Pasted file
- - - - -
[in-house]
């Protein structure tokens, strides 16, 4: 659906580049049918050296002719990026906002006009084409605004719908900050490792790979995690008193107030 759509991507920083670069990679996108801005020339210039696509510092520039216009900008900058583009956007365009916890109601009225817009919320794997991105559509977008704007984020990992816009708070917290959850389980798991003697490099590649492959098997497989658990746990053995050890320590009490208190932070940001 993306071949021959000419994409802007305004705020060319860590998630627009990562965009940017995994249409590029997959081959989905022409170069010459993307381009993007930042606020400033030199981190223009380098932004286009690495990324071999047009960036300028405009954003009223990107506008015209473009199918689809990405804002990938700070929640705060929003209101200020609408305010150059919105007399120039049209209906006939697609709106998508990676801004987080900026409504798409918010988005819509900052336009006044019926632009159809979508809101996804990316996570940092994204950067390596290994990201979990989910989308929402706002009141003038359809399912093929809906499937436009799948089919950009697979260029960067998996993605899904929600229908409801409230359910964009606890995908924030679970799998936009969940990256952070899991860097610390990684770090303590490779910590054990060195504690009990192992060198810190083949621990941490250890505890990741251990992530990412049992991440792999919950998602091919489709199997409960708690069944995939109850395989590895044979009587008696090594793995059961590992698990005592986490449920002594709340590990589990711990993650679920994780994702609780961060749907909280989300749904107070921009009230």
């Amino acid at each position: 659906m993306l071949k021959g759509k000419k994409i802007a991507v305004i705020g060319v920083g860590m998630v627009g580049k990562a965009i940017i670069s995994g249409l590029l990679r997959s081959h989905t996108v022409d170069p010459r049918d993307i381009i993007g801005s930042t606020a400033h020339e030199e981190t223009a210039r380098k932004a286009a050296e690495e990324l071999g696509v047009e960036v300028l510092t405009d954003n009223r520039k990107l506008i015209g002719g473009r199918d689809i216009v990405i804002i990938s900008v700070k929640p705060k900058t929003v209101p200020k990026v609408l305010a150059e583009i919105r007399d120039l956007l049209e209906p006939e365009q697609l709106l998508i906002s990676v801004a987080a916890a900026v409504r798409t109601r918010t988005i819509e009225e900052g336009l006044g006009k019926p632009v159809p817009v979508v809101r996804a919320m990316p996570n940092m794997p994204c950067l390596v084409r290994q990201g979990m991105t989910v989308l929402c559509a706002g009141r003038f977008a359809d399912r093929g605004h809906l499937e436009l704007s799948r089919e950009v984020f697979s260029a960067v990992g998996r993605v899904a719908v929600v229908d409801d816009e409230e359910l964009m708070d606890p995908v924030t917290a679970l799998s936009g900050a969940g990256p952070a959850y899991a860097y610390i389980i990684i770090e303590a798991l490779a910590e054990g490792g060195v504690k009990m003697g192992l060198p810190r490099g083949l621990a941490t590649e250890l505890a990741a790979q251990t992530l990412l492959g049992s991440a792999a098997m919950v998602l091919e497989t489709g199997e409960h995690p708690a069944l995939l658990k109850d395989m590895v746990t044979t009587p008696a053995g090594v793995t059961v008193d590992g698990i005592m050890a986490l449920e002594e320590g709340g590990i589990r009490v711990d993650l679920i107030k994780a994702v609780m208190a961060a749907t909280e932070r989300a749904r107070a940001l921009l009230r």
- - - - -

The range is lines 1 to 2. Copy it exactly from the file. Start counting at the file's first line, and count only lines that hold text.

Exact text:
[in-house]
């Protein structure tokens, strides 16, 4: 659906580049049918050296002719990026906002006009084409605004719908900050490792790979995690008193107030 759509991507920083670069990679996108801005020339210039696509510092520039216009900008900058583009956007365009916890109601009225817009919320794997991105559509977008704007984020990992816009708070917290959850389980798991003697490099590649492959098997497989658990746990053995050890320590009490208190932070940001 993306071949021959000419994409802007305004705020060319860590998630627009990562965009940017995994249409590029997959081959989905022409170069010459993307381009993007930042606020400033030199981190223009380098932004286009690495990324071999047009960036300028405009954003009223990107506008015209473009199918689809990405804002990938700070929640705060929003209101200020609408305010150059919105007399120039049209209906006939697609709106998508990676801004987080900026409504798409918010988005819509900052336009006044019926632009159809979508809101996804990316996570940092994204950067390596290994990201979990989910989308929402706002009141003038359809399912093929809906499937436009799948089919950009697979260029960067998996993605899904929600229908409801409230359910964009606890995908924030679970799998936009969940990256952070899991860097610390990684770090303590490779910590054990060195504690009990192992060198810190083949621990941490250890505890990741251990992530990412049992991440792999919950998602091919489709199997409960708690069944995939109850395989590895044979009587008696090594793995059961590992698990005592986490449920002594709340590990589990711990993650679920994780994702609780961060749907909280989300749904107070921009009230």